Robert Cray was the blues laureate of infidelity in the '80s and early '90s, a smooth and innovative classic-soul craftsman who brought synthesizers to blues, gave John Lee Hooker a career-jolting backing band, and crossed over to MTV with 1986's "Smoking Gun" on pure strength of haunting riff, murderous lyric, and tersely expressive guitar solo. Cray may be best known for that and other songs included on the 1999 Mercury retrospective Heavy Picks—The Robert Cray Band Collection, many written by longtime producer Dennis Walker. But he won a Grammy for that same year's post-Mercury, post-Walker Take Your Shoes Off, a straight-up tribute to the Hi Records sound. And the 2006 concert album Live from Across the Pond showcases an increasingly rich '00s career, culminating in Cray's own "Twenty." Drawn from the 2005 album of the same title, this live version belongs on any mix of essential anti-Iraq War tracks, sung from the point of view of a soldier in the desert who signed up after 9/11 ("This ain't the country that I had in mind"). It captures so much of what Cray does beautifully besides convince you he's a cheater: Within a few words and snapping guitar gestures, he makes a world open up out of his blues. 21+. $35. 8 p.m. 917 Cedar Ave. S, Minneapolis; 612.338.6425. —Peter S. Scholtes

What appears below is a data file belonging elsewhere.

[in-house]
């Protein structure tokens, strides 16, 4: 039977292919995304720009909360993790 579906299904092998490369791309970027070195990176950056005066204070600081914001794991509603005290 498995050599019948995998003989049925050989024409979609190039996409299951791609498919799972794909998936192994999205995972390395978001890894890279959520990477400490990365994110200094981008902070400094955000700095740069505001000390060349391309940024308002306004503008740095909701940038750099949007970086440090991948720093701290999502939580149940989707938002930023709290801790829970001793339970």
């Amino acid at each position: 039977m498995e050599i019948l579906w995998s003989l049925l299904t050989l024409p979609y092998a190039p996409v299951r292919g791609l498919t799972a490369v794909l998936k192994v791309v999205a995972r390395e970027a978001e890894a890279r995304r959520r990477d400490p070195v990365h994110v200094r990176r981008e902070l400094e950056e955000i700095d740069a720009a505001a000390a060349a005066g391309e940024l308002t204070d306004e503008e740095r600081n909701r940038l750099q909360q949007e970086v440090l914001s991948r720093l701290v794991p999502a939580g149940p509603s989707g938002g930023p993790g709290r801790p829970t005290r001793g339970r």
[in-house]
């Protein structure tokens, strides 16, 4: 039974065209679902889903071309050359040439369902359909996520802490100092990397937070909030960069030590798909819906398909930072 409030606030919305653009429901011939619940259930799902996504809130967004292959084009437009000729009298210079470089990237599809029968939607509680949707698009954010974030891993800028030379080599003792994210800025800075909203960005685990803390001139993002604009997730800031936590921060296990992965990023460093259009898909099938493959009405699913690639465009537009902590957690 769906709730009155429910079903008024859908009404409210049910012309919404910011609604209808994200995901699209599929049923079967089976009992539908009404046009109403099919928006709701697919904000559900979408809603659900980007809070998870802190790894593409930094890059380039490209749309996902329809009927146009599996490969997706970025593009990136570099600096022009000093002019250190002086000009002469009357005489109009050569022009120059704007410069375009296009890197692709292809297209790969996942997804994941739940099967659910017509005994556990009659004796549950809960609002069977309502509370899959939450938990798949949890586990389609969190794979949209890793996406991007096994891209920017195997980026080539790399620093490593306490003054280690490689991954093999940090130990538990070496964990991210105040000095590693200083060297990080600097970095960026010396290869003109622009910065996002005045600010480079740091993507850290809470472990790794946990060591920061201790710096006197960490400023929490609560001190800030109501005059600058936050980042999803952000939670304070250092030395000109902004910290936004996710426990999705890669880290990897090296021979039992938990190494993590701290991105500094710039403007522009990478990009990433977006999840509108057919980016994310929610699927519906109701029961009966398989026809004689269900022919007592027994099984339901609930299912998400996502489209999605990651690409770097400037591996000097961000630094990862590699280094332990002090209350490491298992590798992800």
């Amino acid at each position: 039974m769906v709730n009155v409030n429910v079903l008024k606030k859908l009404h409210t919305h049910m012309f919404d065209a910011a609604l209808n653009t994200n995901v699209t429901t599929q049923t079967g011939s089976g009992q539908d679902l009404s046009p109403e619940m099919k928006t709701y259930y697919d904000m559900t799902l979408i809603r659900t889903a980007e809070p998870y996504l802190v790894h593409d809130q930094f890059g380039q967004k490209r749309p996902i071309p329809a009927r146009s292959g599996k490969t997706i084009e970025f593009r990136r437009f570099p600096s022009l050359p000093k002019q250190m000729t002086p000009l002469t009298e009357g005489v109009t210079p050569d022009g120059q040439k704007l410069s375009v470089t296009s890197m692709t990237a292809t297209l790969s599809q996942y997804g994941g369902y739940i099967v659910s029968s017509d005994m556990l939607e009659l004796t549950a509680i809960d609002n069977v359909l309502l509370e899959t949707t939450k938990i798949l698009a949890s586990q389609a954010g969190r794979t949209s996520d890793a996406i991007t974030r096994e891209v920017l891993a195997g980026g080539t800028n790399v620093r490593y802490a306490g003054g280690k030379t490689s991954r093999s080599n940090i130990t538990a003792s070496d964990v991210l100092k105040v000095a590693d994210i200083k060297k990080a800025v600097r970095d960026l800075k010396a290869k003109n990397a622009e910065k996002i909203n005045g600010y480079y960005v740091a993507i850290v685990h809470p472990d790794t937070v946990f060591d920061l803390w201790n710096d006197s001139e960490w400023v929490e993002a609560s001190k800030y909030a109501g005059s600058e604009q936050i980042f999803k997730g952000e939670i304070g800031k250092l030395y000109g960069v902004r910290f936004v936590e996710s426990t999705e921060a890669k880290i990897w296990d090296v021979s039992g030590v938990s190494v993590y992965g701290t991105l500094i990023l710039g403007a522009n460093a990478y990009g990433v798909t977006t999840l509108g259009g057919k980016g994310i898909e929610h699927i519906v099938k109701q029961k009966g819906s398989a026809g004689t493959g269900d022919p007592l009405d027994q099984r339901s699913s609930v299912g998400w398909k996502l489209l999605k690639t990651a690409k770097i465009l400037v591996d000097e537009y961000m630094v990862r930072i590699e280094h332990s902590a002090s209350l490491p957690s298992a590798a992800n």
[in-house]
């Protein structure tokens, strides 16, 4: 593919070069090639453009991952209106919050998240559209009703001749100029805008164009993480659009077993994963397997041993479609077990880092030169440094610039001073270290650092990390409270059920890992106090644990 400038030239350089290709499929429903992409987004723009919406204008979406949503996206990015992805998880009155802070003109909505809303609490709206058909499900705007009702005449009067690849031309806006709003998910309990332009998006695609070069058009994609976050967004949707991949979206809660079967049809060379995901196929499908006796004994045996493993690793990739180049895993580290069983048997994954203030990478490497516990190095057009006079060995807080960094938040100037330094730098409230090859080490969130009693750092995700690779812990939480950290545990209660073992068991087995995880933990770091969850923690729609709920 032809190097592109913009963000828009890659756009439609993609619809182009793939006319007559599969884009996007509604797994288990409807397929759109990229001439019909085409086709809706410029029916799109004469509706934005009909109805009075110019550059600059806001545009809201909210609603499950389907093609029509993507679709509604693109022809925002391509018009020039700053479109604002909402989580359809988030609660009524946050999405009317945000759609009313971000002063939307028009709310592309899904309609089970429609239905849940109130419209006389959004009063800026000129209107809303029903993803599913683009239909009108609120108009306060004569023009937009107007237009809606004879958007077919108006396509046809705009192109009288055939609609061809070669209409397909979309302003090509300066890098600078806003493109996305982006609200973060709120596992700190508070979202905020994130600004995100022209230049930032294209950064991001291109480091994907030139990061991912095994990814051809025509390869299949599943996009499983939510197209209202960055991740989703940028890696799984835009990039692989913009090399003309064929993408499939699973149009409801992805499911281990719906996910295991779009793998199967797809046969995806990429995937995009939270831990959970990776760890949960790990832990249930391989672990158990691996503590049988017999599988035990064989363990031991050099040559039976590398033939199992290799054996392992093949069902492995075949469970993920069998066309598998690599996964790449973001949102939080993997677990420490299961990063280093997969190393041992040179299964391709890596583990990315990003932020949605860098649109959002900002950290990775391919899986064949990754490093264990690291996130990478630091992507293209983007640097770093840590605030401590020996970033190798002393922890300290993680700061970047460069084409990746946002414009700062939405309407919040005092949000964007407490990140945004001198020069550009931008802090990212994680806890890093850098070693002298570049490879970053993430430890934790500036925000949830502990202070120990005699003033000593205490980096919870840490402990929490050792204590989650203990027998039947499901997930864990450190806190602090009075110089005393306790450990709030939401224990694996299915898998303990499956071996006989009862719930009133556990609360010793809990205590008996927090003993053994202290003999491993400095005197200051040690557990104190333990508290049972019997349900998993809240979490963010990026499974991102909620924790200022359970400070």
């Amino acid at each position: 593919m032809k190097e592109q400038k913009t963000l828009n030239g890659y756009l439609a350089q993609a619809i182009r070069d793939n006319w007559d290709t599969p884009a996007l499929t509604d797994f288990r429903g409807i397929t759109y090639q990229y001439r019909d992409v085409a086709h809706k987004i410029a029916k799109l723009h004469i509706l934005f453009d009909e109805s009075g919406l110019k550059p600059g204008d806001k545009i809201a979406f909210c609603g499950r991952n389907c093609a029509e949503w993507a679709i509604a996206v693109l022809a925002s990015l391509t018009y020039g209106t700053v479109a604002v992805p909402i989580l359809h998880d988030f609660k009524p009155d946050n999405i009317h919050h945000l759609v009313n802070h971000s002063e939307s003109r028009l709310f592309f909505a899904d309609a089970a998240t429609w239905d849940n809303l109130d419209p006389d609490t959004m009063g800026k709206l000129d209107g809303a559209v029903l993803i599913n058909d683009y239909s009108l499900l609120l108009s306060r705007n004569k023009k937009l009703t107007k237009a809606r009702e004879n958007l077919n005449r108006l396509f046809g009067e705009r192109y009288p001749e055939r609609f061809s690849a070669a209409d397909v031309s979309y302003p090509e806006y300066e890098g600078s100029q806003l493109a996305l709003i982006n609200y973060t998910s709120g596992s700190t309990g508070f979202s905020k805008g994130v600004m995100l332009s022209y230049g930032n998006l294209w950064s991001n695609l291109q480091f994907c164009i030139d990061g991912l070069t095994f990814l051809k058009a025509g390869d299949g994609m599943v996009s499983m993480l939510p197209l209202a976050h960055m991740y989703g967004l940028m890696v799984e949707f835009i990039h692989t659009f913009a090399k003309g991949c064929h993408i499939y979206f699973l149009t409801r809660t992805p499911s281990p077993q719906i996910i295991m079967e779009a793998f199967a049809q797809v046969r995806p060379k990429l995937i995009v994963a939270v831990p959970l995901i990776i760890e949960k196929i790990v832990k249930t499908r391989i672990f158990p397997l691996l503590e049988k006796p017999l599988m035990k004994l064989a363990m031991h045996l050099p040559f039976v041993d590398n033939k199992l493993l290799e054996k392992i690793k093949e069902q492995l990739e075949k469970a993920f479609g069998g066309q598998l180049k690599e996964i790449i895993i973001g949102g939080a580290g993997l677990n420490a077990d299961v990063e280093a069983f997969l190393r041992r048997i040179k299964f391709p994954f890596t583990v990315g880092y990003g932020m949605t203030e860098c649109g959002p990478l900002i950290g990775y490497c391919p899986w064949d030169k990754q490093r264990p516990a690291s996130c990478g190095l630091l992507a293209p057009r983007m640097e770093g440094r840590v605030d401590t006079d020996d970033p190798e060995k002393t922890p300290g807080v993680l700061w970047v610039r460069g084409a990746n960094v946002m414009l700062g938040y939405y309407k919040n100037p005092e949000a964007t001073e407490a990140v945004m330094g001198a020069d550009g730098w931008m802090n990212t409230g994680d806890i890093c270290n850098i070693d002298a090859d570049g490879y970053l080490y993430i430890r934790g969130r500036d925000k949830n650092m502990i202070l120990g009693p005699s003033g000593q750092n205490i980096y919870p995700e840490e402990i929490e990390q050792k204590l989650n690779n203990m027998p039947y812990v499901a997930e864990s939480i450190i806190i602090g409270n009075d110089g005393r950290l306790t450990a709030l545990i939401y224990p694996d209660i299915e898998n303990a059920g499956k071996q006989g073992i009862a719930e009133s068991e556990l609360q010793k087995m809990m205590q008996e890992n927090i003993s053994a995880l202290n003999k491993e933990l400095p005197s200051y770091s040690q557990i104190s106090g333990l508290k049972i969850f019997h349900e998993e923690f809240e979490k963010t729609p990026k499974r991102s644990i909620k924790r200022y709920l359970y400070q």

Charles Lloyd Quartet

Dakota Jazz Club